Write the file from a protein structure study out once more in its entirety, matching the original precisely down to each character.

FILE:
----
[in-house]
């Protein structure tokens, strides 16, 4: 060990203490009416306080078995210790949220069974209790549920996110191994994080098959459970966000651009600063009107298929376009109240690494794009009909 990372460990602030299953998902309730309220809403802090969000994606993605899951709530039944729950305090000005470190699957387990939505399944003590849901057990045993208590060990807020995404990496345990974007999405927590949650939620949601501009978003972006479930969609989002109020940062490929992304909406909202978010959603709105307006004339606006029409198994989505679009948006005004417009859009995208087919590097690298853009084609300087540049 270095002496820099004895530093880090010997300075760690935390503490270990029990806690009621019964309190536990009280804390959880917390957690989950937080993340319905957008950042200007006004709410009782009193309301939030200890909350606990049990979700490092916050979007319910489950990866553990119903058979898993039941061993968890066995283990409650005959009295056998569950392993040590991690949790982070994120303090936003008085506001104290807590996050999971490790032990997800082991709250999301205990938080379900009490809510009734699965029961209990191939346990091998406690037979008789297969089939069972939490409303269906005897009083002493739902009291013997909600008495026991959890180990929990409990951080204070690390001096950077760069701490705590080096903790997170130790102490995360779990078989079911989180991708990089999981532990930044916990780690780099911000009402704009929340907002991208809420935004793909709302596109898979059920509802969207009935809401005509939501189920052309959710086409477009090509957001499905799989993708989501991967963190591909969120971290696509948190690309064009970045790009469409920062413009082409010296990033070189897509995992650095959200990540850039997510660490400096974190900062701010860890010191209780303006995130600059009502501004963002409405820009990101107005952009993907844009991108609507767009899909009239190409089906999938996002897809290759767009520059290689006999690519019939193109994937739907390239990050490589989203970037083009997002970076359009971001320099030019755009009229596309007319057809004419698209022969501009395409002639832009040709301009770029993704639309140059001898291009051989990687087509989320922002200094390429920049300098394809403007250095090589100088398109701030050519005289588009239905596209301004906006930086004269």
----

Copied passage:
[in-house]
């Protein structure tokens, strides 16, 4: 060990203490009416306080078995210790949220069974209790549920996110191994994080098959459970966000651009600063009107298929376009109240690494794009009909 990372460990602030299953998902309730309220809403802090969000994606993605899951709530039944729950305090000005470190699957387990939505399944003590849901057990045993208590060990807020995404990496345990974007999405927590949650939620949601501009978003972006479930969609989002109020940062490929992304909406909202978010959603709105307006004339606006029409198994989505679009948006005004417009859009995208087919590097690298853009084609300087540049 270095002496820099004895530093880090010997300075760690935390503490270990029990806690009621019964309190536990009280804390959880917390957690989950937080993340319905957008950042200007006004709410009782009193309301939030200890909350606990049990979700490092916050979007319910489950990866553990119903058979898993039941061993968890066995283990409650005959009295056998569950392993040590991690949790982070994120303090936003008085506001104290807590996050999971490790032990997800082991709250999301205990938080379900009490809510009734699965029961209990191939346990091998406690037979008789297969089939069972939490409303269906005897009083002493739902009291013997909600008495026991959890180990929990409990951080204070690390001096950077760069701490705590080096903790997170130790102490995360779990078989079911989180991708990089999981532990930044916990780690780099911000009402704009929340907002991208809420935004793909709302596109898979059920509802969207009935809401005509939501189920052309959710086409477009090509957001499905799989993708989501991967963190591909969120971290696509948190690309064009970045790009469409920062413009082409010296990033070189897509995992650095959200990540850039997510660490400096974190900062701010860890010191209780303006995130600059009502501004963002409405820009990101107005952009993907844009991108609507767009899909009239190409089906999938996002897809290759767009520059290689006999690519019939193109994937739907390239990050490589989203970037083009997002970076359009971001320099030019755009009229596309007319057809004419698209022969501009395409002639832009040709301009770029993704639309140059001898291009051989990687087509989320922002200094390429920049300098394809403007250095090589100088398109701030050519005289588009239905596209301004906006930086004269």